Privacy Enhancing Tools

 

An Educational Service of the American Library Association

Office for Information Technology Policy

 

Prepared by Leslie Harris & Associates  www.lharris.com in conjunction with OITP staff  www.ala.org/oitp

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Another way libraries can protect patron privacy is through the use of privacy enhancing tools.  Just as there are numerous technologies that are used to collect personally identifiable information from patrons accessing the Internet, there are also technologies that can promote privacy online by preventing unauthorized access to communications and stored files, automating the retrieval of information about data collectors' privacy practices, preventing automated data captures through technologies such as cookies and spyware and preventing linkage of communications to a specific individual.  The following is a brief list of some privacy enhancing tools:

 

+    Encryption is used to protect information stored on a computer or transmitted over the Internet.  Although encryption software is widely available to create secure communications between two computers, this technology is rarely used, largely because most users are unaware of the technology and lack the knowledge to use it.

 

+    The Platform for Privacy Preferences (P3P) is a standard computer-readable format for online privacy policies developed by the World Wide Web Consortium.  P3P-encoded privacy policies can be automatically retrieved by P3P-enabled browsers and compared with the user-specified privacy settings for automated determination about blocking cookies, preventing web site access, and generating notices.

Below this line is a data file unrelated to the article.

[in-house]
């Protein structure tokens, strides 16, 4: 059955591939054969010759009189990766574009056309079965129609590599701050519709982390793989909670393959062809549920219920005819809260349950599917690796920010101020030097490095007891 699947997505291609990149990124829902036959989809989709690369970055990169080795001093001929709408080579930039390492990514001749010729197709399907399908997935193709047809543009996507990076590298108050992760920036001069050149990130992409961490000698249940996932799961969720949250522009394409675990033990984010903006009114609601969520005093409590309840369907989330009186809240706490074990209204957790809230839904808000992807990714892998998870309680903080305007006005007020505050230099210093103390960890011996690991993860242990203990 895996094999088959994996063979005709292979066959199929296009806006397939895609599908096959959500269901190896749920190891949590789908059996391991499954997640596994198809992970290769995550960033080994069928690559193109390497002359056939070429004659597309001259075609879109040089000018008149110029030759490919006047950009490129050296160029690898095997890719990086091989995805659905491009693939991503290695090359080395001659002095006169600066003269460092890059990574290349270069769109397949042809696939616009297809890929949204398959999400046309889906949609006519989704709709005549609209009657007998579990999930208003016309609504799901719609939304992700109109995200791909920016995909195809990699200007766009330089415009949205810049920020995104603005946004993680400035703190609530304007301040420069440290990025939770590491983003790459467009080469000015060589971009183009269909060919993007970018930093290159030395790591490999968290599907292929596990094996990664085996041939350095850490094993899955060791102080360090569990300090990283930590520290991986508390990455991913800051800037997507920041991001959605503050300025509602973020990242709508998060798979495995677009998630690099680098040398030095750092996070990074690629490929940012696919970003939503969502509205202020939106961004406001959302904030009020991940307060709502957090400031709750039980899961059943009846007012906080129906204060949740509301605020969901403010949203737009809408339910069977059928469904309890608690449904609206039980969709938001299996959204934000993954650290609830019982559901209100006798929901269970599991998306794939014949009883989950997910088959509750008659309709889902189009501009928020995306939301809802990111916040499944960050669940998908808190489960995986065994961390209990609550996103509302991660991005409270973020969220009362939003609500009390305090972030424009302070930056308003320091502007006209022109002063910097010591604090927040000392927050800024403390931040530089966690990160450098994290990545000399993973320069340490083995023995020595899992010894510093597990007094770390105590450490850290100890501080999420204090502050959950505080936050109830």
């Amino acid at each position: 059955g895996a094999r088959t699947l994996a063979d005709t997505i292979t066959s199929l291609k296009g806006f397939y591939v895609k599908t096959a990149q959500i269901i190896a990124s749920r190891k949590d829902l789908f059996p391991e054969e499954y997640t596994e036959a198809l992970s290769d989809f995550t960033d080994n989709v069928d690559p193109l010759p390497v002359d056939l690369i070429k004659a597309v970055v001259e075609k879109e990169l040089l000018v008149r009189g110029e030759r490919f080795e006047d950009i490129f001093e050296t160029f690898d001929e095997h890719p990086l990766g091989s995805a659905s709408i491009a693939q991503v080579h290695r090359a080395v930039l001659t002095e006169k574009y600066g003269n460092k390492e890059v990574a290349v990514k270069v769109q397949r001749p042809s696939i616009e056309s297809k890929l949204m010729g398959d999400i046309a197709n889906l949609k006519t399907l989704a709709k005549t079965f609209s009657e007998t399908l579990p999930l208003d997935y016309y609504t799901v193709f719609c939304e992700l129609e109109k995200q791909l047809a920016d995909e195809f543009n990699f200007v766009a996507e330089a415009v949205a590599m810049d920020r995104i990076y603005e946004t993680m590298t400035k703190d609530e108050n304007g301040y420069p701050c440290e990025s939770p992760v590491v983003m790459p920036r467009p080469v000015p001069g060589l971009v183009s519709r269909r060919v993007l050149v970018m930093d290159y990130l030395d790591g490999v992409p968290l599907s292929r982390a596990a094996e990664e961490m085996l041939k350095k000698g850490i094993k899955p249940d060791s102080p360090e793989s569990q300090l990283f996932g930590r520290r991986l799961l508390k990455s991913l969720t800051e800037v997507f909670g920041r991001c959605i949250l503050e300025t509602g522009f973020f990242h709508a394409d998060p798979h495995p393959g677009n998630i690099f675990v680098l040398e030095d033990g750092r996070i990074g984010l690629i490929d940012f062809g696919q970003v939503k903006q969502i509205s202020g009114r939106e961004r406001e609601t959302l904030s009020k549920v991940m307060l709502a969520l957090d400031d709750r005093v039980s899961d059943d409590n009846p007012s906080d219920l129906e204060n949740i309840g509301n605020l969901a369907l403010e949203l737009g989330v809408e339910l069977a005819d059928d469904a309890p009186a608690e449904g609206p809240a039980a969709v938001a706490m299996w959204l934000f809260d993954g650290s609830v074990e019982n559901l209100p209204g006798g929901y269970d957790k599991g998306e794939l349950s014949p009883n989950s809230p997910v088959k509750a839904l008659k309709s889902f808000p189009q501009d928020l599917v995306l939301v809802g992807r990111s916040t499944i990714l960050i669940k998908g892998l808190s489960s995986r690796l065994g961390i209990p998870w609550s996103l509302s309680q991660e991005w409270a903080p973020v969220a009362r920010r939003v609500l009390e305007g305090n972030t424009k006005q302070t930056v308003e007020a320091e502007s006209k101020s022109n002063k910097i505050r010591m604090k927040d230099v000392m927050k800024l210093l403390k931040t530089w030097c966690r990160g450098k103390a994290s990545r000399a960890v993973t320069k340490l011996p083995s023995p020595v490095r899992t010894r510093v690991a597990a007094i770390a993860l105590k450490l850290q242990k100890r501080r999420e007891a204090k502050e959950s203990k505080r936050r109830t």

+    Privacy auditing tools that allow companies to assess whether they are in compliance with their own policies are also emerging, however, these technologies do not have sufficient sophistication to offer a comprehensive audit.

 

+    Spam filtering software is available to help users limit the amount of spam that they receive.  This software filters the unwanted materials by searching for key words, or blocking mail from particular addresses.

 

+    Cookie cutters are utility programs that prevent web browsers from exchanging cookies with web sites.  Depending on the program, they may either block all cookies, or allow the user to selectively block certain cookies.

 

+    Anonymizers are tools and services designed to allow individuals to surf the web or send e-mail anonymously, which helps minimize the risk of linking personal information to a specific identity.

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Further information:

 

Center for Democracy and Technology, Privacy Tools:

http://www.cdt.org/resourcelibrary/Privacy/Tools/

 

EPIC Online Guide to Privacy Tools: http://www.epic.org/privacy/tools.html 

 

Considering Consumer Privacy, The Role of Privacy Enhancing

Technologies: http://www.cdt.org/privacy/ccp/roleoftechnology1.shtml

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Copyright 2002, American Library Association, Office for

Information Technology Policy

 

Disclaimer

 

This Online Privacy Tutorial is a service of the American Library Association. The content of this tutorial is primarily the work of Leslie Harris & Associates in Washington, DC. The views expressed in these messages are not necessarily the views of ALA or Leslie Harris & Associates. This tutorial is for information only and will not necessarily provide answers to concerns that arise in any particular situation. This service is not legal advice and does not include many of the technical details arising under certain laws. If you are seeking legal advice to address specific privacy issues, you should consult an attorney licensed to practice in your state.